Seeking my way

Discussion in 'Becoming a Freemason' started by AFM, Jun 26, 2012.

  1. AFM

    AFM Registered User

    Hello everyone!

    After spending some time at my local lodge talking to some very nice individuals, I got my petition! :001_rolleyes:
    Can somebody help me and guide me in the right direction? As you well know, I need 2 masters to sign from the lodge and other 3 masters can be from some other jurisdictions.

    urrently the only freemason I know was my grandfather but he is not around us anymore. What would be the best way to accomplish this task? please enlighten me, I am a person of good values, morals and I am very excited about this opportunity!

    Thank you very much and have a wonderful day! :thumbup1:
  2. Pscyclepath

    Pscyclepath Premium Member

    Is this the same lodge you intend to petition? You might try hanging around there a bit more... e.g., going to some of the public functions such as family or guest night, breakfasts, etc. This does two things: it lets the lodge members get to know you better and form a basis of knowledge for some of them to sign your petition recommending you as a candidate, and it also lets you get to know the lodge and its members better yourself. Once initiated, you're going to spend a substantial amount of time there learning your proficiency lectures for each degree (this is all mouth-to-ear, you can't crawll off in a corner somewhere and learn it by yourself) and also gives you a feeling for whether it's a group that you would like to be an active member in. If there's more than one lodge in a community, you might shop around a bit to see if there's one you like better, or may fit in more closely.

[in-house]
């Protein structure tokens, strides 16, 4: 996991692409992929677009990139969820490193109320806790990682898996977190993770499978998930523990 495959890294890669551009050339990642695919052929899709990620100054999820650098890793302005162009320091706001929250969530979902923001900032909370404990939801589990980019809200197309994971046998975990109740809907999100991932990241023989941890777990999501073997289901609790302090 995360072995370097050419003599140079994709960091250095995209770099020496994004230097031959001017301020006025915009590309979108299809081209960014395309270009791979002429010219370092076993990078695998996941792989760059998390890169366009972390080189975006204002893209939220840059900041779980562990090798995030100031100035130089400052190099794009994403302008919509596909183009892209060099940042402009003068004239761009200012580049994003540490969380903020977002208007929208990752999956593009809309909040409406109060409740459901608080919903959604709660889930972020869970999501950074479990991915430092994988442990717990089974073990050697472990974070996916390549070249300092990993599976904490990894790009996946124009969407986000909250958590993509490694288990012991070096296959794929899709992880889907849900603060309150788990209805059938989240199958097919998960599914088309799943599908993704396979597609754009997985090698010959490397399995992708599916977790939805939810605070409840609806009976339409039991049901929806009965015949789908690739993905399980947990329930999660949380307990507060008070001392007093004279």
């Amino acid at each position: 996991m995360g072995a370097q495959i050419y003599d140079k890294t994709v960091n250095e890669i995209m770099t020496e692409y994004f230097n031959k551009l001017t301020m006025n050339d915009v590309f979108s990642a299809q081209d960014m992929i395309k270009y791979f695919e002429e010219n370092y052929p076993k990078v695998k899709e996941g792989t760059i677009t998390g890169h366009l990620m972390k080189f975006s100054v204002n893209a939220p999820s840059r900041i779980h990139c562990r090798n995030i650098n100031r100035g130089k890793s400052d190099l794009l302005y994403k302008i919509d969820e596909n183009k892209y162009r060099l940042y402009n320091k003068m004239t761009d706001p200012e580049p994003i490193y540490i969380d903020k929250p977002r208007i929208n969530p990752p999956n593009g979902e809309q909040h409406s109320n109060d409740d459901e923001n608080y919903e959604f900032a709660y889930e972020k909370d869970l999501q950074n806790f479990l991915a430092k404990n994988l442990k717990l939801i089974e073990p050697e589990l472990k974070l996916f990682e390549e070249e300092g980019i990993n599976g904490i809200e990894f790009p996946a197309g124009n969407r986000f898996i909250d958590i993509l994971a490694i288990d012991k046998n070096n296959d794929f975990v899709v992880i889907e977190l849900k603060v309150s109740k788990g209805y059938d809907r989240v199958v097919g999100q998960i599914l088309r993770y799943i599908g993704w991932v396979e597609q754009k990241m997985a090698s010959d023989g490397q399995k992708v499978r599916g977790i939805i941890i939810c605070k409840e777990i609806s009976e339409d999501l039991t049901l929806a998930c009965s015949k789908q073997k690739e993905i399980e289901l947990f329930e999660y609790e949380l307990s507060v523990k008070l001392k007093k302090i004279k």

You'll be making a commitment to spend a substantial amount of time, so "fitting in" is an important part of the process.
  3. Tx4ever

    Tx4ever Registered User

    Find out when your local lodge meets, is there gonna be a meal before the meeting? Fundraisers? etc.This is a great time to show up and meet the brothers. Let them know you are interested in petitioning their lodge, Your grandfather being a mason might be a neat topic for you to discuss. Anyway have fun and be your self. and remember have patience, its normally what i would consider a long process. But well worth the wait.
  4. AFM

    AFM Registered User

    Thank you everyone!

    Quick question, after getting initiated can I transfer or start going to another lodge from the one I was initiated?
    I am about to start building a house and there is another lodge that seems to be closer to that area in the future.

    Once again thanks!
  5. cog41

    cog41 Premium Member

    You can have dual membership.

    Don't know the technical method but it is acceptable.

    Someone will certainly have a more informative answer but: There's a thread on here somewhere. Look in the search under lodge membership.

    You may want to visit the closer lodge a few times before joining.
    Keep in mind there may be some sensitivity in your "home" lodge in regards to your leaving right after intiation. I mean are we talking 15-30 miles or just a couple.
    Last edited: Jun 27, 2012
  6. AFM

    AFM Registered User

    It will be around 15-20 minutes driving difference but I got your point, I have some time to think since I just have one signature and I need 4 more in my petition. :blush: Thanks!
  7. Pscyclepath

    Pscyclepath Premium Member